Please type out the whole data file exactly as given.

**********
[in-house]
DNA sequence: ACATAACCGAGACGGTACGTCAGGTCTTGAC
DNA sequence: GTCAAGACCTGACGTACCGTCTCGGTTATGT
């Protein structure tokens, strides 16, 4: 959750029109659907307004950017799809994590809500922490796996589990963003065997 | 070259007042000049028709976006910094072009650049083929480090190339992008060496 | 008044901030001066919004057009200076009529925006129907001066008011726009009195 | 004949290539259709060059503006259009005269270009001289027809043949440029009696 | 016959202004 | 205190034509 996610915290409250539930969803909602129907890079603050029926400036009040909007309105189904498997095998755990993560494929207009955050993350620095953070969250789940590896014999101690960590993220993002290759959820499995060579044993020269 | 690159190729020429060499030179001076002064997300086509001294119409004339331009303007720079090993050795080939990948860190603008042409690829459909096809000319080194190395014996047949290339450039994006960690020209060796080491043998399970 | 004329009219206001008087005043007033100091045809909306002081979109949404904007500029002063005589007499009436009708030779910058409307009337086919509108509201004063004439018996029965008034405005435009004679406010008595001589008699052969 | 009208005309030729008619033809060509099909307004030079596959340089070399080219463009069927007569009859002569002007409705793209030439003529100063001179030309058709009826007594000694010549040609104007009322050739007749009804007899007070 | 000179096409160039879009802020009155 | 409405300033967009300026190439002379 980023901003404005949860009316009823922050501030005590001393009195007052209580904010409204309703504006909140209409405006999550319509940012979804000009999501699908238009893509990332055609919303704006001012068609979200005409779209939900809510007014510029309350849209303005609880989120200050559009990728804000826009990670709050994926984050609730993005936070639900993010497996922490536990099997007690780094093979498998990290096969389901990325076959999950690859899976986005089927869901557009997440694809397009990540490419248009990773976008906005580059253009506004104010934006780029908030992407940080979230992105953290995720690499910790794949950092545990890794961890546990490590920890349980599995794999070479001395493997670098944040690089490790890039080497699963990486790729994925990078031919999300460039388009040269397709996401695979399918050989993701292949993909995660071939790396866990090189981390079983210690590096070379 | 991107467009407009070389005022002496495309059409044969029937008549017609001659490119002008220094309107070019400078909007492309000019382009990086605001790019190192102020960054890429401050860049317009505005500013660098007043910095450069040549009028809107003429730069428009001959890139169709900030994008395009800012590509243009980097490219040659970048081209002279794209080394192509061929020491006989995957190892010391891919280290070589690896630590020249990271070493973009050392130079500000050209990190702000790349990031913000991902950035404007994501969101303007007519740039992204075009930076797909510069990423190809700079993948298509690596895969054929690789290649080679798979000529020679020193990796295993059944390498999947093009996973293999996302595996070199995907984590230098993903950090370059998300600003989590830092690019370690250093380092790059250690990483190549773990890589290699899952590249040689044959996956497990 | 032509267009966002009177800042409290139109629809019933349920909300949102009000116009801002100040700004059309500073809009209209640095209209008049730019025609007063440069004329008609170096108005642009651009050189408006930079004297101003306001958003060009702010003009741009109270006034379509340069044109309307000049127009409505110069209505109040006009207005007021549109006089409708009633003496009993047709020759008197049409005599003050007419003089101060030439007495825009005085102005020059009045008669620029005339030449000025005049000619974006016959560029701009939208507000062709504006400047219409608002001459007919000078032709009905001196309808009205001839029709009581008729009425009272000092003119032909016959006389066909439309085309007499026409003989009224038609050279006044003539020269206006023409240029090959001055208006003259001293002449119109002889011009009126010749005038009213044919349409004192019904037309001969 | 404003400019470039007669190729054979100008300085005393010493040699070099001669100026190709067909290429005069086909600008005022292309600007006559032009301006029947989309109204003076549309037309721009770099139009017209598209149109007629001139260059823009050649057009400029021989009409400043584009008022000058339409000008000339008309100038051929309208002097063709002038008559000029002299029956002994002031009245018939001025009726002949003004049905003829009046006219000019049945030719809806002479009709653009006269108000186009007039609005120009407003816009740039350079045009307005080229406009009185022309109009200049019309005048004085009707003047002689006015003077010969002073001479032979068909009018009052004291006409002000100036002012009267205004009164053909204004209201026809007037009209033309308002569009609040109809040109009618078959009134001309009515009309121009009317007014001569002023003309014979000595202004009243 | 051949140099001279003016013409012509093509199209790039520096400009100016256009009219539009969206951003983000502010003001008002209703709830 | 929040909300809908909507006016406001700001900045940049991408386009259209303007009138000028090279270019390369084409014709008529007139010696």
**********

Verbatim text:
[in-house]
DNA sequence: ACATAACCGAGACGGTACGTCAGGTCTTGAC
DNA sequence: GTCAAGACCTGACGTACCGTCTCGGTTATGT
């Protein structure tokens, strides 16, 4: 959750029109659907307004950017799809994590809500922490796996589990963003065997 | 070259007042000049028709976006910094072009650049083929480090190339992008060496 | 008044901030001066919004057009200076009529925006129907001066008011726009009195 | 004949290539259709060059503006259009005269270009001289027809043949440029009696 | 016959202004 | 205190034509 996610915290409250539930969803909602129907890079603050029926400036009040909007309105189904498997095998755990993560494929207009955050993350620095953070969250789940590896014999101690960590993220993002290759959820499995060579044993020269 | 690159190729020429060499030179001076002064997300086509001294119409004339331009303007720079090993050795080939990948860190603008042409690829459909096809000319080194190395014996047949290339450039994006960690020209060796080491043998399970 | 004329009219206001008087005043007033100091045809909306002081979109949404904007500029002063005589007499009436009708030779910058409307009337086919509108509201004063004439018996029965008034405005435009004679406010008595001589008699052969 | 009208005309030729008619033809060509099909307004030079596959340089070399080219463009069927007569009859002569002007409705793209030439003529100063001179030309058709009826007594000694010549040609104007009322050739007749009804007899007070 | 000179096409160039879009802020009155 | 409405300033967009300026190439002379 980023901003404005949860009316009823922050501030005590001393009195007052209580904010409204309703504006909140209409405006999550319509940012979804000009999501699908238009893509990332055609919303704006001012068609979200005409779209939900809510007014510029309350849209303005609880989120200050559009990728804000826009990670709050994926984050609730993005936070639900993010497996922490536990099997007690780094093979498998990290096969389901990325076959999950690859899976986005089927869901557009997440694809397009990540490419248009990773976008906005580059253009506004104010934006780029908030992407940080979230992105953290995720690499910790794949950092545990890794961890546990490590920890349980599995794999070479001395493997670098944040690089490790890039080497699963990486790729994925990078031919999300460039388009040269397709996401695979399918050989993701292949993909995660071939790396866990090189981390079983210690590096070379 | 991107467009407009070389005022002496495309059409044969029937008549017609001659490119002008220094309107070019400078909007492309000019382009990086605001790019190192102020960054890429401050860049317009505005500013660098007043910095450069040549009028809107003429730069428009001959890139169709900030994008395009800012590509243009980097490219040659970048081209002279794209080394192509061929020491006989995957190892010391891919280290070589690896630590020249990271070493973009050392130079500000050209990190702000790349990031913000991902950035404007994501969101303007007519740039992204075009930076797909510069990423190809700079993948298509690596895969054929690789290649080679798979000529020679020193990796295993059944390498999947093009996973293999996302595996070199995907984590230098993903950090370059998300600003989590830092690019370690250093380092790059250690990483190549773990890589290699899952590249040689044959996956497990 | 032509267009966002009177800042409290139109629809019933349920909300949102009000116009801002100040700004059309500073809009209209640095209209008049730019025609007063440069004329008609170096108005642009651009050189408006930079004297101003306001958003060009702010003009741009109270006034379509340069044109309307000049127009409505110069209505109040006009207005007021549109006089409708009633003496009993047709020759008197049409005599003050007419003089101060030439007495825009005085102005020059009045008669620029005339030449000025005049000619974006016959560029701009939208507000062709504006400047219409608002001459007919000078032709009905001196309808009205001839029709009581008729009425009272000092003119032909016959006389066909439309085309007499026409003989009224038609050279006044003539020269206006023409240029090959001055208006003259001293002449119109002889011009009126010749005038009213044919349409004192019904037309001969 | 404003400019470039007669190729054979100008300085005393010493040699070099001669100026190709067909290429005069086909600008005022292309600007006559032009301006029947989309109204003076549309037309721009770099139009017209598209149109007629001139260059823009050649057009400029021989009409400043584009008022000058339409000008000339008309100038051929309208002097063709002038008559000029002299029956002994002031009245018939001025009726002949003004049905003829009046006219000019049945030719809806002479009709653009006269108000186009007039609005120009407003816009740039350079045009307005080229406009009185022309109009200049019309005048004085009707003047002689006015003077010969002073001479032979068909009018009052004291006409002000100036002012009267205004009164053909204004209201026809007037009209033309308002569009609040109809040109009618078959009134001309009515009309121009009317007014001569002023003309014979000595202004009243 | 051949140099001279003016013409012509093509199209790039520096400009100016256009009219539009969206951003983000502010003001008002209703709830 | 929040909300809908909507006016406001700001900045940049991408386009259209303007009138000028090279270019390369084409014709008529007139010696």